Under this scenario, National, Act and UnitedFuture couldn’t govern, with only 60 seats between them. National could govern with the support of NZ First with whom it would hold 63 seats. The Green’s fall means Labour would not be able to form a government as even with the Greens, Internet-Mana and NZFirst the bloc would only have  60 seats.

Were the Maori Party to win Waiariki but the Conservative Party to miss out on East Coast Bays, Parliament would be the same except that the Greens would have only 13 MPs and the Maori Party 1 MP.  This means a National/Act/UnitedFuture/Maori Party government could be formed, with 61MPs, or a National/NZ First government with 63 MPs.

Given speculation National may negotiate with the Conservative Party over an electorate accommodation, iPredict has a projection based on party vote and electorate forecasts, but with the addition of the Conservative Party and Maori Party both winning electorates.  Under that scenario, Parliament would consist of: 55 National MPs, 36 Labour  MPs, 13 Greens MPs, 6 NZ First MPs, 4 Conservatives MPs, 2 Act MPs, 3 Internet-Mana MPs, 1 UnitedFuture MP and the 1 Maori Party MP.  Parliament would have 121 MPs and a government would be required to have the support of 61 MPs on confidence and support.  National would be able to govern with the support of both the Conservative and Act parties or with NZ First.

iPredict has a bundle of stocks forecasting NZ First’s decision-making should it hold the balance of power. There’s a 49% probability Mr Peters would support a National-led government (down from 50% last week) and a 2% probability he would give confidence and supply to neither National nor Labour (steady), which would favour the larger, National-led bloc.  The probability Mr Peters would support a Labour-led Government  holds steady at 47%.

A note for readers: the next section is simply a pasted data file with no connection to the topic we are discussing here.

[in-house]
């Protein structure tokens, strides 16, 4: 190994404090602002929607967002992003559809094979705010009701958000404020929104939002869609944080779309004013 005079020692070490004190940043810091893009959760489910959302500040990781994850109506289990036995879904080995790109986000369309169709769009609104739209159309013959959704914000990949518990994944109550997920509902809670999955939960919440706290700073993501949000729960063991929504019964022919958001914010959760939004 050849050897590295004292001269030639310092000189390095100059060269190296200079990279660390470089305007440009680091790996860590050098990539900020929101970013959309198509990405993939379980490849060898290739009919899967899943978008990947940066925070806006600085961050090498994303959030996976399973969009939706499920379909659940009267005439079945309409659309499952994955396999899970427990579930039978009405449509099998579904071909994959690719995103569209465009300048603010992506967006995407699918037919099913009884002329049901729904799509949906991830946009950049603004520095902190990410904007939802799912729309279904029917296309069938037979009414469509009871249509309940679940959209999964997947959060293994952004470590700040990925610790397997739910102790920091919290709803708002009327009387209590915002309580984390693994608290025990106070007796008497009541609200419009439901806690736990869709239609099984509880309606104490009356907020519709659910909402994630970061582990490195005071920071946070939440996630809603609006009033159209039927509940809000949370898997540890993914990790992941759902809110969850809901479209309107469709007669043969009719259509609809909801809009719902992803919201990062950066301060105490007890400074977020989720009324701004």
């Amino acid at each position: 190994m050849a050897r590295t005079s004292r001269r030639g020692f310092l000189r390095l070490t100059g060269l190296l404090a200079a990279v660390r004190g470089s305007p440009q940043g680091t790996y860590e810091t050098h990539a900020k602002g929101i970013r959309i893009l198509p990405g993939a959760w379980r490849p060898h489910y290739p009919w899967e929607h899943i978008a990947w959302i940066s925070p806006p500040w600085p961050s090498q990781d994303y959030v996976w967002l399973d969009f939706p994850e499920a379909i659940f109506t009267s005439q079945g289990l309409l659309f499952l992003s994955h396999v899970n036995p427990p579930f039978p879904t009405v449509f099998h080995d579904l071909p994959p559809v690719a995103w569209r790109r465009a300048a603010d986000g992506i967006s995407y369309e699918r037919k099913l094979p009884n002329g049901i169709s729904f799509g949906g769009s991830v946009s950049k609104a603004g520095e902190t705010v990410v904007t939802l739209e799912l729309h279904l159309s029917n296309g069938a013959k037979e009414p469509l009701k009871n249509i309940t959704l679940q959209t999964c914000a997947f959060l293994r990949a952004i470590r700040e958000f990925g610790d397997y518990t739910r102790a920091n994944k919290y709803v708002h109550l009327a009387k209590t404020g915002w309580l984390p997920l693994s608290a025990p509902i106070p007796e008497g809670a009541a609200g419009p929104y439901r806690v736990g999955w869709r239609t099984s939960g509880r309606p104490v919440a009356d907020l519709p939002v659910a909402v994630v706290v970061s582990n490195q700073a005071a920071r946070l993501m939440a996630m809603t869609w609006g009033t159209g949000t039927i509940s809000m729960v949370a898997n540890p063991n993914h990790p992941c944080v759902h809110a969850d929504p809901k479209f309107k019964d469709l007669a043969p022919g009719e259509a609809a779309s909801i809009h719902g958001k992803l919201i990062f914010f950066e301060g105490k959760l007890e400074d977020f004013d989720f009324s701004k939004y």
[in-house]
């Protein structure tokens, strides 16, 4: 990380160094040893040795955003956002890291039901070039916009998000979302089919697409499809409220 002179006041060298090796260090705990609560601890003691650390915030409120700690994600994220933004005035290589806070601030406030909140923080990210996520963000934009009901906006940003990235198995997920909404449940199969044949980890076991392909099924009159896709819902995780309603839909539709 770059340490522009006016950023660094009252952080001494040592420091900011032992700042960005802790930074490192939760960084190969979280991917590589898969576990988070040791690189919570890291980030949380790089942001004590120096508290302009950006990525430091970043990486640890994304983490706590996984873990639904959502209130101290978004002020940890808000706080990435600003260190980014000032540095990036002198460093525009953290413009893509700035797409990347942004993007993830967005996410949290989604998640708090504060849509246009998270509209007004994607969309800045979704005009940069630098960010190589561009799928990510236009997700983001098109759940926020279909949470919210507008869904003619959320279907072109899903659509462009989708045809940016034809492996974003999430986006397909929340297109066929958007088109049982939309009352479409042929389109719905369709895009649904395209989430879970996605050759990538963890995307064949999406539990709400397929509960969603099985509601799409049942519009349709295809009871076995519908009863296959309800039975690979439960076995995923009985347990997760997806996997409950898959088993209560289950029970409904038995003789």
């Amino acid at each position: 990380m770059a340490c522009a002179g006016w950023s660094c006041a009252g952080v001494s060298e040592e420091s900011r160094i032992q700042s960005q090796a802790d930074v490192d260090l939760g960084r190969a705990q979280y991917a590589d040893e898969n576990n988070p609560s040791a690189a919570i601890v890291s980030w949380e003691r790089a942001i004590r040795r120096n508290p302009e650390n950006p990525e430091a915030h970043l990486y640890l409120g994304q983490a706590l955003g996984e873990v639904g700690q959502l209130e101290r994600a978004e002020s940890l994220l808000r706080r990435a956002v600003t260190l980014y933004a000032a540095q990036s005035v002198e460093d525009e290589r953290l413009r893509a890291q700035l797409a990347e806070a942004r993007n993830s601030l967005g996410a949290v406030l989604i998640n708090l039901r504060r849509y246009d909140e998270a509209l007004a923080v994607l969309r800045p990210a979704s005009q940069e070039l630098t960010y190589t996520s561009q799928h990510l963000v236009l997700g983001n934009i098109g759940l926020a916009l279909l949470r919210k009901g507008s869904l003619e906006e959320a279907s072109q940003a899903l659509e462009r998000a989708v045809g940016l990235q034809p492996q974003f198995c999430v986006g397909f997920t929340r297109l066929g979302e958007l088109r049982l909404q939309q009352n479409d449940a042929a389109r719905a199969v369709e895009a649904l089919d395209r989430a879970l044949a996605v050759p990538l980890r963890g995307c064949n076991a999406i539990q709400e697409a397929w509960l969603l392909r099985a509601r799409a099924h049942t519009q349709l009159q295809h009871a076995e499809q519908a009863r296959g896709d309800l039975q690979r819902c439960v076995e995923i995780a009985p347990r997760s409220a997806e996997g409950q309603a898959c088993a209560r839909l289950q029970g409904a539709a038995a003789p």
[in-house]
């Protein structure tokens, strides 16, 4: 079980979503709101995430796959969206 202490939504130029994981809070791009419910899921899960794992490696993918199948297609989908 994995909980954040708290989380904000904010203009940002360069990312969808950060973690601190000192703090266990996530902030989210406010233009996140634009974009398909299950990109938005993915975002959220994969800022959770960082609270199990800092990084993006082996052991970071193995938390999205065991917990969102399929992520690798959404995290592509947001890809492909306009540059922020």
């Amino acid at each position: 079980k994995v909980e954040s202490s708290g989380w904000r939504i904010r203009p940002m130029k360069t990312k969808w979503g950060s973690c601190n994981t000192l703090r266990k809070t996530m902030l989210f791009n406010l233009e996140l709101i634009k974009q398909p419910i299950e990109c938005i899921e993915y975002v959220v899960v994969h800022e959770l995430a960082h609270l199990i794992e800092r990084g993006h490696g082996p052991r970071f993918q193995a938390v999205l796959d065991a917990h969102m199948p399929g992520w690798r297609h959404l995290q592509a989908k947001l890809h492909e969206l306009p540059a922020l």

Overall, National now has an 80% probability of leading the next government, up from 78% last week.

Post-election, David Cunliffe’s prospects of remaining Labour leader continue to be grim with a 52% probability he will be depart by the end of 2014 (up from 51% last week), 88% by the end of 2015 (steady), 92% by the end of 2016 (steady) and 99% by the end of 2017 (steady).

Grant Robertson continues to be strongly favoured as the next Labour leader at 65% (down from 70% last week).  David Parker is in second-place on 19% probability (up from 5% last week), followed by Jacinda Ardern on 8% (down from 9%).

John Key’s grip on National’s leadership has strengthened, with a 38% probability of departing by the end of 2015 (down from 41% last week), a 59% probability of departing by the end of 2016 (down from 62%), and an 80% probability he will depart by the end of 2017 (down from 81%).

Steven Joyce remains favoured to succeed Mr Key as National Party leader, with 45% probability (steady ), followed by Judith Collins on 17% (steady), and Simon Bridges, Paula Bennett and Bill English, all on 7%. 

Labour’s chances of winning the 2017 election remain 52% (steady compared with last week).

More by this author

Comments and questions
1

Labour do not need the Greens to demonstrate how to lose - Labour are demonstrating that all by themselves and no amount of being sorry for it will help.

Although being socialist comrades joined at the "power policy" hip, as the election draws nearer, they'll behave like conjoint twins - with one twin being gay and having a big first date... and the other twin not so happy about it at all, but forced to go along for the ride - like it or not.

Welcome to the political Left... of Labour & the Greens.

Still, it could be worse - it could be Internet & Mana...